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How Germany’s Asylum Law has complicated life for applicants

Asylum law passed by the German government last year has led to quick deportations and social isolation, a representative of the Protestant charity organization Diakonie has said.


The new asylum law enables immigration officers to fast-track asylum procedures. Some may be processed even within a week depending on the applicant’s country of origin.

When Sabrina Pabst of DW asked Sebastian Ludwig, a consultant for refugee matters at Diakonie to assess the effects of this law, he said: “In September 2015, (Chancellor Angela) Merkel said: “We can do this.” Now that she has expressed the need for a national obligation to deport those who have been rejected, I ask myself, “What did she mean?” Everyone thought we would manage to accommodate the refugees.”

But that has not been the case. By looking at the results, one can conclude that Ms Merkel’s words had a completely different meaning. “She probably meant: We can prevent the refugees from coming and we can quickly send the rejected ones out of the country,” Mr Ludwig said.

He pointed out that the fast-track asylum law and the rule to implement a fast-track asylum procedure are not meant to speed up the asylum procedures. They “instead contain passages that make it possible to deport people more quickly,” Mr Ludwig told DW. “The number of employees at the Federal Office for Migration and Refugees (BaMF) has risen from 3,000 to 10,000. That is an extreme challenge for any organization. People there have a really hard job to do. The BaMF head’s announcement that the authorities would manage to process a million asylum requests this year is about quantity, not quality.”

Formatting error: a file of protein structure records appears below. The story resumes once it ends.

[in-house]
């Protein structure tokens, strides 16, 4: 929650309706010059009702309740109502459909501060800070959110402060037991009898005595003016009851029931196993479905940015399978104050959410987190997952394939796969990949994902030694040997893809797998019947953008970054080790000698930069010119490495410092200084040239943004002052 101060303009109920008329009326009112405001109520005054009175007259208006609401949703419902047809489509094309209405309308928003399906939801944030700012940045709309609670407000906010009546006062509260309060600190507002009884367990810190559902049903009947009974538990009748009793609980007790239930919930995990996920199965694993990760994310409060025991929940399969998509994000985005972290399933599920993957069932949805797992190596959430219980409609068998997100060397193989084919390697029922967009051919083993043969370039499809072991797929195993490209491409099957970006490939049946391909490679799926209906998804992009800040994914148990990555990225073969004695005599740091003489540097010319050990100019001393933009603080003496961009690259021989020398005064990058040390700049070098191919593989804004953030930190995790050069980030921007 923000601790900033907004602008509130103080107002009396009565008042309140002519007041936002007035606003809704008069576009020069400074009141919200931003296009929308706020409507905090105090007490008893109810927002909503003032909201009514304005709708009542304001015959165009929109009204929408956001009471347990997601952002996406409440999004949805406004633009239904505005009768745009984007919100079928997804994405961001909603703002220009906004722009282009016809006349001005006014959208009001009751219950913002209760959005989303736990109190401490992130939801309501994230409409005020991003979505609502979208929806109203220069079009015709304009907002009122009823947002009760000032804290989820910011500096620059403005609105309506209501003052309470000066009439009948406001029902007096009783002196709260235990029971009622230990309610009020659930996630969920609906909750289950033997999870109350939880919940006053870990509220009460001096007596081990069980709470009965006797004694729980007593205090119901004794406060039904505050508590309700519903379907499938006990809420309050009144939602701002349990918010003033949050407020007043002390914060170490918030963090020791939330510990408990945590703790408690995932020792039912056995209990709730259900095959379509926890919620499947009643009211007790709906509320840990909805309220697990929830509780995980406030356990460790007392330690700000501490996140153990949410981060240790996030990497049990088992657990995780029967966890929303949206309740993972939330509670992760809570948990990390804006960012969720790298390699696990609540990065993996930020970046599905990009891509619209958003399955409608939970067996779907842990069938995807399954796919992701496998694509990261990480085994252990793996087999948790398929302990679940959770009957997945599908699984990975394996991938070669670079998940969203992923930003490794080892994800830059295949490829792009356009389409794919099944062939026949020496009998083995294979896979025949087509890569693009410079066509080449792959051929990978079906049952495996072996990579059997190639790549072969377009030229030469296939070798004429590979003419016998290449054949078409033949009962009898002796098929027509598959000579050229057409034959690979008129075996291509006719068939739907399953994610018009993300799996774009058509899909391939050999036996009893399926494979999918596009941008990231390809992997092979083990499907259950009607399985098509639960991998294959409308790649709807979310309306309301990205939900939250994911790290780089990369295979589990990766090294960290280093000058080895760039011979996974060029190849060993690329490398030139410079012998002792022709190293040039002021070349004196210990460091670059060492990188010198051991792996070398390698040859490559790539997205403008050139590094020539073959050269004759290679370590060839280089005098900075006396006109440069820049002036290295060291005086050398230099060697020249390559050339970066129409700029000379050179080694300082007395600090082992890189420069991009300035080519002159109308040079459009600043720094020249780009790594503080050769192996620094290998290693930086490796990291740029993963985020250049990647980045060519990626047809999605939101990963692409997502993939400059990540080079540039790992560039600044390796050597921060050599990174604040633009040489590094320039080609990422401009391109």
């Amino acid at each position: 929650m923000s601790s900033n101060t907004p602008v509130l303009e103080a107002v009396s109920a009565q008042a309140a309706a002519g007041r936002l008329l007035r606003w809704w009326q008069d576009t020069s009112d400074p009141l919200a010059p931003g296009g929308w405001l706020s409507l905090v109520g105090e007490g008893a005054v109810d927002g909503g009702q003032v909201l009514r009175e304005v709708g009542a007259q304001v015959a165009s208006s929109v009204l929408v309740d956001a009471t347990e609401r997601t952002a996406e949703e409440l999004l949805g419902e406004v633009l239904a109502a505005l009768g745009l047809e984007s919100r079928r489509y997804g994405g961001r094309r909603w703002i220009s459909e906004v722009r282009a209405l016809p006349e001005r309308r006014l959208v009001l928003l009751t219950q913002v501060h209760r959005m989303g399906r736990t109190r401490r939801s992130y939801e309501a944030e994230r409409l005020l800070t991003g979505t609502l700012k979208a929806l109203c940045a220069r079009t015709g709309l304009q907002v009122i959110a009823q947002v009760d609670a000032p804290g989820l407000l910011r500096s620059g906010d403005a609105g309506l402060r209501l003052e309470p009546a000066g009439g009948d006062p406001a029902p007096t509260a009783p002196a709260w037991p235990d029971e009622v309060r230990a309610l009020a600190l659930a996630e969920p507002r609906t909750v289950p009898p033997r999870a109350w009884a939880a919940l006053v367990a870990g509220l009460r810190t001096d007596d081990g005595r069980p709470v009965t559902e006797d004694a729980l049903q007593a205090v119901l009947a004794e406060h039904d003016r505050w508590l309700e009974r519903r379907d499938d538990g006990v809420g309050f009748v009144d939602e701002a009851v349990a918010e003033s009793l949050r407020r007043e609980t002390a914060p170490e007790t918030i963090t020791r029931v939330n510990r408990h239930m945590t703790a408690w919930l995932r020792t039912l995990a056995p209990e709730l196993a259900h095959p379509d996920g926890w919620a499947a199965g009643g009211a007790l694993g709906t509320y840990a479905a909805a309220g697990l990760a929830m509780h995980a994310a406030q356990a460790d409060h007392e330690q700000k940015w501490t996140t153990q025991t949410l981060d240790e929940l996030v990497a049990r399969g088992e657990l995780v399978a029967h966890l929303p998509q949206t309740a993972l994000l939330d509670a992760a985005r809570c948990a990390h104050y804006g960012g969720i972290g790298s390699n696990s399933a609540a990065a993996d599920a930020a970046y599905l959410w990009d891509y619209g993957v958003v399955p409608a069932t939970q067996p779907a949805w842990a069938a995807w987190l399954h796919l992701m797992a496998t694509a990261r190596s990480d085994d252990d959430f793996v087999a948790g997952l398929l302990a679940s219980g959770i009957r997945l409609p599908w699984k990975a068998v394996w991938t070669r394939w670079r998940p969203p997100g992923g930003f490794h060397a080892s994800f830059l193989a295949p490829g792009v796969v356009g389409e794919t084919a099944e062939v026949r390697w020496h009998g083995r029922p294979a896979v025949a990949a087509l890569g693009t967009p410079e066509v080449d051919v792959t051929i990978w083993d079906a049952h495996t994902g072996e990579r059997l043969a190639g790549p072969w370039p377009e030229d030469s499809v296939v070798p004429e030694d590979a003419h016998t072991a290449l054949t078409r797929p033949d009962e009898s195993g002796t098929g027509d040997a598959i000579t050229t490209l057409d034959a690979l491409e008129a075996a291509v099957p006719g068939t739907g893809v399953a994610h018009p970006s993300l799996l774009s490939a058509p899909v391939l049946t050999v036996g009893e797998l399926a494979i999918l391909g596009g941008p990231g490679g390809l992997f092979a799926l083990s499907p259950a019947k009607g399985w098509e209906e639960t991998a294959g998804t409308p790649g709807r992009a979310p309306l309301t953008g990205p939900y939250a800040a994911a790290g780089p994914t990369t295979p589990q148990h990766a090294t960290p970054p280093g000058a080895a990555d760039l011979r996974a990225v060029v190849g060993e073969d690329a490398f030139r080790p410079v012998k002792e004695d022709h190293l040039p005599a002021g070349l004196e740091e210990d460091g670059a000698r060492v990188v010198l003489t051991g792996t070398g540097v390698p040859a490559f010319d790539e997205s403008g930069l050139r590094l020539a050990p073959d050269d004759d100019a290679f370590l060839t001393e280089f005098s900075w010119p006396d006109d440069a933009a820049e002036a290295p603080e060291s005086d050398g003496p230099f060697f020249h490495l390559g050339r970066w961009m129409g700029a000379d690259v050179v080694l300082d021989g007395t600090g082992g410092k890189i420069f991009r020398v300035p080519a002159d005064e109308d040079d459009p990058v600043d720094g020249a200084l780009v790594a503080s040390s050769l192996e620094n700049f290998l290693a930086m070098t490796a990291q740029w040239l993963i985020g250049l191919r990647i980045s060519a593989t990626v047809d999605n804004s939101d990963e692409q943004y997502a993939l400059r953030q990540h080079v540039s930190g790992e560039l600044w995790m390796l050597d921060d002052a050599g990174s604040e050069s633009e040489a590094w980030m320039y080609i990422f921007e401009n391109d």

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He noted that the high number of applications had made it difficult for the BAMF to carefully process them within the required time.

“The hearing is important in the asylum process because refugees can explain why they fled and why they believe they need protection,” Mr Ludwig said. “But if the hearing takes place under time pressure, then many do not open up and they only say that they are afraid to die or be killed – without further explanation. Yet applications are rejected because of contradictions. Another standard measure in the process is that the refugee is given another chance to fix their asylum application if it has been rejected because of contradictions. But that does not happen anymore.”

The Diakonie official also criticized the system of classifying asylum seekers into safe and unsafe countries of origin. “The fact that people are separated into nationalities is problematic, regardless of the outcome of the asylum procedure,” Mr Ludwig said.

While asylum applicants with good prospects of staying can work or undertake integration courses, those from the so-called safe countries cannot and must live in the reception centres throughout the asylum process. “That leads to complete isolation. Making up for the initial isolation costs much more time and money. Everyone’s expenses should be covered. Even if an asylum seeker has to return to their home country, an education or job training can help them. That is also a kind of development cooperation,” Mr Ludwig said.